Almost 10 months after Donald Trump signed a memo aimed at combatting the import of counterfeit goods into the U.S., with an emphasis on “third-party online marketplaces,” including “Alibaba, Amazon, and eBay,” and less than two weeks after reports that the $1 trillion behemoth that is Amazon will do more to prevent the sale of fakes on its sites, the Trump administration released its official plan to cut down on the ever-increasing counterfeit trade.
A booming industry, the total trade in counterfeit goods tops $1.5 trillion, with counterfeit goods costing the U.S. economy, alone, an estimated $600 billion a year, or 3 percent of the U.S. gross domestic product, and the fight against fakes is a complex one. Given the jurisdictional issues when it comes to counterfeit sellers (most are located outside of the U.S.) and other practical roadblocks at play, “Foreign sellers face little risk of prosecution,” an administration official told Reuters. As such, strong U.S. government action “is necessary to fundamentally realign incentive structures.”
Speaking to CNBC on the heels of the signing of Phase One of Trump’s trade deal with China this month, which follows from claims of rampant infringement of American intellectual property by Chinese entities, Peter Navarro, the Director of the National Trade Council at the White House, revealed that as of now, “if you’re an intellectual property rights holder, whether you’re Michael Kors or Louis Vuitton or Pfizer selling prescription drugs, the onus is really on your company to police the internet, where a lot of this counterfeiting occurs.”
“That’s not right,” according to Navarro, who says that “the Amazons and the Alibabas, Shopify” – which “have been facilitators of the Chinese counterfeiting” – need to act on their “responsibility to police the problem.” He further noted that sites like “Amazon and eBay” are “making a bunch of money … selling this counterfeit stuff,” without “accepting [their] full responsibility,” which is almost certainly a reference to marketplace sites’ recurring attempt to disclaim liability by asserting that they are not the “sellers” in such equations but merely middlemen. This is what Amazon argued in a recent case over the sale of a defective dog leash that a consumer purchased from its site.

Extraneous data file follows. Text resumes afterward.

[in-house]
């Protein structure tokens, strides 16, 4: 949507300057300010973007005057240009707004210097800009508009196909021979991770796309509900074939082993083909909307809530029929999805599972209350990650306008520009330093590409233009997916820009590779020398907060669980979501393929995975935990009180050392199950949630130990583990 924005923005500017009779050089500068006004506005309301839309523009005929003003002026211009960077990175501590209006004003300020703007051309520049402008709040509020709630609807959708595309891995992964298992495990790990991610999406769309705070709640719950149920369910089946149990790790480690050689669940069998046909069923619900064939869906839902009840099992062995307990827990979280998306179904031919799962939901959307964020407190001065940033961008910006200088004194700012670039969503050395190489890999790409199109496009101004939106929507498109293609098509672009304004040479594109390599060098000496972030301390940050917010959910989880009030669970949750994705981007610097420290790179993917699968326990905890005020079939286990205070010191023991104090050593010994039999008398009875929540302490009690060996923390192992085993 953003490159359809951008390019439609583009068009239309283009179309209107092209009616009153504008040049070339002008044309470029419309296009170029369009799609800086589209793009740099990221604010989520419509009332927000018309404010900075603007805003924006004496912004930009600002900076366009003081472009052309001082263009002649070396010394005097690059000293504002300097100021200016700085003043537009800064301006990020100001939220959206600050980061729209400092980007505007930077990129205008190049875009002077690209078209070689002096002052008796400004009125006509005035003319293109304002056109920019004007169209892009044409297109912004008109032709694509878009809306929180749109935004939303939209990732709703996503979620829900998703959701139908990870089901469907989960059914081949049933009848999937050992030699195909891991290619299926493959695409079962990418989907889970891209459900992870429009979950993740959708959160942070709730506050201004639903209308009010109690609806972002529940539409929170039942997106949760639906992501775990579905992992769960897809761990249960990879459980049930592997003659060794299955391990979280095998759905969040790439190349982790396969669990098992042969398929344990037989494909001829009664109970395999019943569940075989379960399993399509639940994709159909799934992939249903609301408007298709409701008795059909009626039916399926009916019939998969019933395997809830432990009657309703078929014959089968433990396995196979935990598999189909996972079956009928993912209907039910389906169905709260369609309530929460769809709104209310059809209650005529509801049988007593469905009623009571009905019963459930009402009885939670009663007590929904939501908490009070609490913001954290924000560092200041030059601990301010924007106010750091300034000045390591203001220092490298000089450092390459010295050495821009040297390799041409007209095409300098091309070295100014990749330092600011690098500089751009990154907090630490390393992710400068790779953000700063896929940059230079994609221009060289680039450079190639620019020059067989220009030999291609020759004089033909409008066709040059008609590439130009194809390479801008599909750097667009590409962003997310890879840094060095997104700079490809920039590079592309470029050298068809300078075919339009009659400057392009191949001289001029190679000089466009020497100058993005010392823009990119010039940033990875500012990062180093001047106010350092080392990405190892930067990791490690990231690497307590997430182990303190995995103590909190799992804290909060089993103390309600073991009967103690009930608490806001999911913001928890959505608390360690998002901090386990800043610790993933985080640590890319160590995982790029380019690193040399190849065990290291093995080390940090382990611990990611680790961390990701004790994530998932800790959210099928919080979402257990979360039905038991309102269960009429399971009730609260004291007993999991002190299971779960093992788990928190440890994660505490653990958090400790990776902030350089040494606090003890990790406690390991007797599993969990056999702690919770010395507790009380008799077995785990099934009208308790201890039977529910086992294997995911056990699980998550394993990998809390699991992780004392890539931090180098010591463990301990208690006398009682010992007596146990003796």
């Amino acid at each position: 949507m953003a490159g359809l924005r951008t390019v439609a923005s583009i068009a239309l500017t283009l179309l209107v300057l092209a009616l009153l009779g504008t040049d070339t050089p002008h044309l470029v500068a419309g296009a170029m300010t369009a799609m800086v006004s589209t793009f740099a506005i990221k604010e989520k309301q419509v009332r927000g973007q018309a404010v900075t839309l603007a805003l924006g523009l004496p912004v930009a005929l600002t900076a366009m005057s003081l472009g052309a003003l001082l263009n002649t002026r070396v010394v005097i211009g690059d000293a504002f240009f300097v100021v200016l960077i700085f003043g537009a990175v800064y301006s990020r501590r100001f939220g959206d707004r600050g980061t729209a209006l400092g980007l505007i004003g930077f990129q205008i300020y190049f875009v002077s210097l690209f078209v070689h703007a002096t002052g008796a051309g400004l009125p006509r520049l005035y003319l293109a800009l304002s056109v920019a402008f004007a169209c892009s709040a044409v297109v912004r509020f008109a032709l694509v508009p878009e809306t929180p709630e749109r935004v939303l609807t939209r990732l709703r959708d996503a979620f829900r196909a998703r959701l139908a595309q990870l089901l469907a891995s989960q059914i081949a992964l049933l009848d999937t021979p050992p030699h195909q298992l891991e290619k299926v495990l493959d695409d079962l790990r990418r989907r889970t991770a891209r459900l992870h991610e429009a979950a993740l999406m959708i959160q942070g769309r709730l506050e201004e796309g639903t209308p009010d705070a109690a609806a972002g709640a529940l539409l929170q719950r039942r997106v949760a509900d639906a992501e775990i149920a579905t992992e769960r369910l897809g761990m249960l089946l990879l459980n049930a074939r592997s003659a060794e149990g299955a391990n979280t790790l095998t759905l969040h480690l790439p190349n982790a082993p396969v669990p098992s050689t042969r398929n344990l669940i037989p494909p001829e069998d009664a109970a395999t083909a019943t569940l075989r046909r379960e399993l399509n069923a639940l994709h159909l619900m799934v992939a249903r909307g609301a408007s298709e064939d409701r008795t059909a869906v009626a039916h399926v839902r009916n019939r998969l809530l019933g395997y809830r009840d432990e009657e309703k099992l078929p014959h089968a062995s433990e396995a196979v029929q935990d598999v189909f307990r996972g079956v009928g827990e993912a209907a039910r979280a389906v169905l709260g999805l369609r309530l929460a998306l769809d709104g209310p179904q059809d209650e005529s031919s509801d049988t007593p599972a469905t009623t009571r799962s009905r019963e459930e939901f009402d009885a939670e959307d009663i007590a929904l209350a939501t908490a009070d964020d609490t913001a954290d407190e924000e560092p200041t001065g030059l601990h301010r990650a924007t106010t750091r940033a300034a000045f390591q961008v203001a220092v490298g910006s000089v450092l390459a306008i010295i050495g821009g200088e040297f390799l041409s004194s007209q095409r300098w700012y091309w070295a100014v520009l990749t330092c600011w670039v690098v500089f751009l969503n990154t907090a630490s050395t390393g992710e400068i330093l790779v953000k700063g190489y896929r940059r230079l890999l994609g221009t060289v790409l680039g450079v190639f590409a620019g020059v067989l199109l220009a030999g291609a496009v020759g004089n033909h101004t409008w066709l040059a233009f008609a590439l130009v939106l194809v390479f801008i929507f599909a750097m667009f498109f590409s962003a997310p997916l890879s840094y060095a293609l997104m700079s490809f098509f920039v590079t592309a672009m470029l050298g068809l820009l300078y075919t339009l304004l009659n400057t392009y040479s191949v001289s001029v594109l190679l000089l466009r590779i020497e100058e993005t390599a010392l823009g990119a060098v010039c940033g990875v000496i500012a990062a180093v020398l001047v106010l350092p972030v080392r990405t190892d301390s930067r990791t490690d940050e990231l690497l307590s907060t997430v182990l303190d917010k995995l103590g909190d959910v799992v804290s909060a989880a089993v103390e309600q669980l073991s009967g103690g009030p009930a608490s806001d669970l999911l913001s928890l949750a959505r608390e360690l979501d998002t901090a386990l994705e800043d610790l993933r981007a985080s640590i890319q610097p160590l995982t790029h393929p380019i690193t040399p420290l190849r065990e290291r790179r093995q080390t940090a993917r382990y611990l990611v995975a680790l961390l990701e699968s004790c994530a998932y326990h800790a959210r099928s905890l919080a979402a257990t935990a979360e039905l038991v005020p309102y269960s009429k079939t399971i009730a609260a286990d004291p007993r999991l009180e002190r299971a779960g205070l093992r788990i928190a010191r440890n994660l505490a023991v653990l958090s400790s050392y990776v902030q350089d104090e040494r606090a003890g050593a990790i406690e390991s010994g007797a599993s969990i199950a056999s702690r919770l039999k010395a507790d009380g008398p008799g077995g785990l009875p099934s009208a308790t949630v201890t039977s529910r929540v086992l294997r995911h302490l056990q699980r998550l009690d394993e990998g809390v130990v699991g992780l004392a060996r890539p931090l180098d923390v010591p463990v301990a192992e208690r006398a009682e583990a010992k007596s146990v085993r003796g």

That case – which could have sweeping impacts for Amazon and its vas third-party marketplace – is still underway, with a Third Circuit Court of Appeals hearing en banc expected this year.
As for the Trump administration’s latest counterfeit-specific plan, on Friday, the Department of Homeland Security’s Office of Strategy, Policy & Plans released a report entitled, “Combatting Trafficking in Counterfeit and Pirated Goods,” stating that at the forefront of the “best practices for private sector stakeholders” is “the idea that e-commerce platforms, online third-party marketplaces, and other third-party intermediaries such as customs brokers and express consignment carriers must take a more active role in monitoring, detecting, and preventing trafficking in counterfeit and pirated goods.”
An increased focus on the crack down on counterfeits will be a welcome development for fashion and luxury brands, in particular, which is a particularly hard-hit segment of the market when it comes to the scale of the manufacturing and sale of counterfeits. After all, luxury goods are amongst the most commonly affected, with fake luxury products – from logo-bearing sunglasses to fake leather goods and shoes – accounting for “between 60 to 70 percent” of the total sales of counterfeit goods, per Harvard Business Review, “ahead of pharmaceuticals and entertainment products and representing perhaps [the equivalent of] one quarter of the estimated $1.2 trillion total trade in authentic luxury goods.”
With that in mind and given the need for luxury brands, in particular, to maintain the image of exclusivity associated with their valuable trademarks, brands routinely spend tens of millions of dollars each year to police unauthorizes uses of their trademarks. HBR reported in May that LVMH Moët Hennessy Louis Vuitton, the parent company to 75 luxury goods brands, including fashion houses like Louis Vuitton, Dior, Givenchy, and Celine, “employs at least 60 lawyers and spends $17 million annually on anti-counterfeiting legal action.”
All the while, luxury titans have been busy lobbying governments “to extend enforcement bodies’ powers to seize and destroy fake goods, and to block access to websites that sell counterfeit goods,” per HBR. If the impending memo is any indication, the Trump administration is willing to up the ante.